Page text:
October 2021 property price report from Kate Faulkner

publication date: Oct 20, 2021
author/source: Kate Faulkner, Property Expert and Author of Which? Property Books

October 2021 property price report from Kate Faulkner

The UK’s most comprehensive property price report

This report is to help give everyone – industry and consumers – a quick five minute guide to what’s happening in the property market, according to the property indices, along with property expert Kate Faulkner’s comments.

Property price and market indices summary 

Hottest ever competition to buy a home and highest ever prices
“National average asking prices of newly marketed properties have risen by 0.3% this month to hit a new all-time high of £338,462. Despite the traditional summer holiday lull, fierce competition continues among buyers for the record low number of available properties for sale. That competition is hotter than ever, with buyer demand per property for sale more than double that of pre-pandemic levels.”

Demand again softens slightly over the month as new instructions continue to fall

“The lack of available stock on the sales market is frequently mentioned by respondents to be a key factor sustaining strong rates of house price inflation. Indeed, +73% of contributors saw prices increase over the latest survey period. While this has moderated from a recent high of +81% seen back in May/June, the latest reading remains elevated when placed in a historical context.”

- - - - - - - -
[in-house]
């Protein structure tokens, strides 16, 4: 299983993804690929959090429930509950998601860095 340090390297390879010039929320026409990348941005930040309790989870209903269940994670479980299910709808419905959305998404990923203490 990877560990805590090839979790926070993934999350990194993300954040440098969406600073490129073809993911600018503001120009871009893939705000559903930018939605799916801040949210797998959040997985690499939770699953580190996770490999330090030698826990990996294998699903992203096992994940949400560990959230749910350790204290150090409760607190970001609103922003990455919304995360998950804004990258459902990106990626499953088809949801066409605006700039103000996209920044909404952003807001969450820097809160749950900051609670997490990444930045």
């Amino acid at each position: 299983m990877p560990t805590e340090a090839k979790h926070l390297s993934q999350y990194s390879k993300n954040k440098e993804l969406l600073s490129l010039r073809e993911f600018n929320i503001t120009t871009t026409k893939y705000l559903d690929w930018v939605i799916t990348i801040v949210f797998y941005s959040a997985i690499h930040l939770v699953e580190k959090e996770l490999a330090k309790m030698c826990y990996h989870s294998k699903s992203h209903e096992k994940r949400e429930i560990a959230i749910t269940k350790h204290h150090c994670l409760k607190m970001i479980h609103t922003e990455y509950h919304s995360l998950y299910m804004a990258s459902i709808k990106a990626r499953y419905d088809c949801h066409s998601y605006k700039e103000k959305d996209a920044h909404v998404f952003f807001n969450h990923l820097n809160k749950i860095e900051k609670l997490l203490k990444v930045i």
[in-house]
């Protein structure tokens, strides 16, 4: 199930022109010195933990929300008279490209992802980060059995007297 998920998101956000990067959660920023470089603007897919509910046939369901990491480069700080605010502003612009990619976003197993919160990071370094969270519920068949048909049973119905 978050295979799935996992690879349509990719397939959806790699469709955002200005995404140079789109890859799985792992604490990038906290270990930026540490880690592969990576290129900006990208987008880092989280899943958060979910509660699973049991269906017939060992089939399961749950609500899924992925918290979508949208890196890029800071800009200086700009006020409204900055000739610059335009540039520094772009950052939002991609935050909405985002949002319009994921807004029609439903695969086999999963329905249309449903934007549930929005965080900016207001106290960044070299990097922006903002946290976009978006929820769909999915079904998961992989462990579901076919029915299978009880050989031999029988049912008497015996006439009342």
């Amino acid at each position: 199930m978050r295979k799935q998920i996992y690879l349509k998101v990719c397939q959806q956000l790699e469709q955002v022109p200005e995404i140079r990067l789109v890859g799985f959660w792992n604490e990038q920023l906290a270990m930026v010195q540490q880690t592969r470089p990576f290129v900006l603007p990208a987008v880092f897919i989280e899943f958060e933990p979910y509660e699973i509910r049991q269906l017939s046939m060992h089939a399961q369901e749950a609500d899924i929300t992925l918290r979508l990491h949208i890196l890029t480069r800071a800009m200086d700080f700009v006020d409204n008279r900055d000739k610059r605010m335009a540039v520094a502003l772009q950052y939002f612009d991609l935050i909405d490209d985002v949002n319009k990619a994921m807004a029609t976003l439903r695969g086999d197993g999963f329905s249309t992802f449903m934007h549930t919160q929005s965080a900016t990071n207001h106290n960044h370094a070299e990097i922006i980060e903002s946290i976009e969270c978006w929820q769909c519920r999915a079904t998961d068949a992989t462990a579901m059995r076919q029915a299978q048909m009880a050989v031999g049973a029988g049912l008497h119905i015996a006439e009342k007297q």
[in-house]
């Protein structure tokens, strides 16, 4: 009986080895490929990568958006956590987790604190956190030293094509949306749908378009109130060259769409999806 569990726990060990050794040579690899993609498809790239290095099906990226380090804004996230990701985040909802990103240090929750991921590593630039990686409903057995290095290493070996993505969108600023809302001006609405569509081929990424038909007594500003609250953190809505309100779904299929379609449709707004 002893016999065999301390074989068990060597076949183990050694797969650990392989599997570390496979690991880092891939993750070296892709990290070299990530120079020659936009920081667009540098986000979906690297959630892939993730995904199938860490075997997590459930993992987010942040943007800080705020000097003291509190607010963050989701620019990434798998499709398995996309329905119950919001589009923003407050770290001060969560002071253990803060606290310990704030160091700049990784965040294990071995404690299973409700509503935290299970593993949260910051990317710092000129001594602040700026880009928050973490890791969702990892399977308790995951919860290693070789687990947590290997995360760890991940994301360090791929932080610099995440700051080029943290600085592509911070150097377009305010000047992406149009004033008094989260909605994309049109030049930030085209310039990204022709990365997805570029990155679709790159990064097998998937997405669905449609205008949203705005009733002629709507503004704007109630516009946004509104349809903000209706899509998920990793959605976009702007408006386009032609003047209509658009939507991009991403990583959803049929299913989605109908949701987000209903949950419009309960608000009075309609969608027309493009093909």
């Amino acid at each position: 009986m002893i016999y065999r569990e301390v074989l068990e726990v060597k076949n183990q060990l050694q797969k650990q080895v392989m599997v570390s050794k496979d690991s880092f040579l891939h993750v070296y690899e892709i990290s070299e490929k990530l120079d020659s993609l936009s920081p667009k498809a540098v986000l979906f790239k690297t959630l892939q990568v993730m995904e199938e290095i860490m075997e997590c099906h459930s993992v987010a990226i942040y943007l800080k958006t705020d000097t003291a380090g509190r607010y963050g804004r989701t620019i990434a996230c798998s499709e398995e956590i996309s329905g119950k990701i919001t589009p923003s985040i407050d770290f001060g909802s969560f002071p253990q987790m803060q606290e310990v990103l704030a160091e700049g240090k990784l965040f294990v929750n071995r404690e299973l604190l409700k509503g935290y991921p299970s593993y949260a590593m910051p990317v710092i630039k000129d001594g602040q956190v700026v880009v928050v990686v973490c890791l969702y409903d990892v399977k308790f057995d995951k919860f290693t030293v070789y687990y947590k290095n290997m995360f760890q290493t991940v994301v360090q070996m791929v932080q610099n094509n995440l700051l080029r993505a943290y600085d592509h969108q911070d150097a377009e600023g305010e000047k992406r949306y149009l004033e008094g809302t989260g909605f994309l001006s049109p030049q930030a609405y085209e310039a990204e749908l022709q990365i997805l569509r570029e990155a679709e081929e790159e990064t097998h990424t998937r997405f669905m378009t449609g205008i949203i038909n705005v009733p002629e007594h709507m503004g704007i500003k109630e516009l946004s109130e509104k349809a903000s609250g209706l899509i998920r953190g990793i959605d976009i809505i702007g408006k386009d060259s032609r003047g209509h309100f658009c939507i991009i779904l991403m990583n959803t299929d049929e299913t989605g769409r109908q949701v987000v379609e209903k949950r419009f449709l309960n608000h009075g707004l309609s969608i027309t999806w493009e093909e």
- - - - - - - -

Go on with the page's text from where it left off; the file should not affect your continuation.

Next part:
Annual house price growth slows in September, but remains in double digits

 “Annual house price growth remained in double digits for the fifth month in a row in September, though there was a modest slowdown to 10.0%, from 11.0% in August. House prices rose by 0.1% month-on-month, after taking account of seasonal effects. As a result, house prices remain c13% higher than before the pandemic began in early 2020.”

Average house price rises sharply as stamp duty holiday draws to a close

“UK house prices rose by 1.7% in September, adding more than £4,400 to the value of the average property. This rate of monthly growth was the strongest since February 2007, pushing year-on-year house price inflation up to 7.4%. This also reversed the recent three-month downward trend in annual growth, which had peaked at an annual rate of 9.6% in May. The price of an average house is now as expensive as it has ever been, standing at just over £267,500.”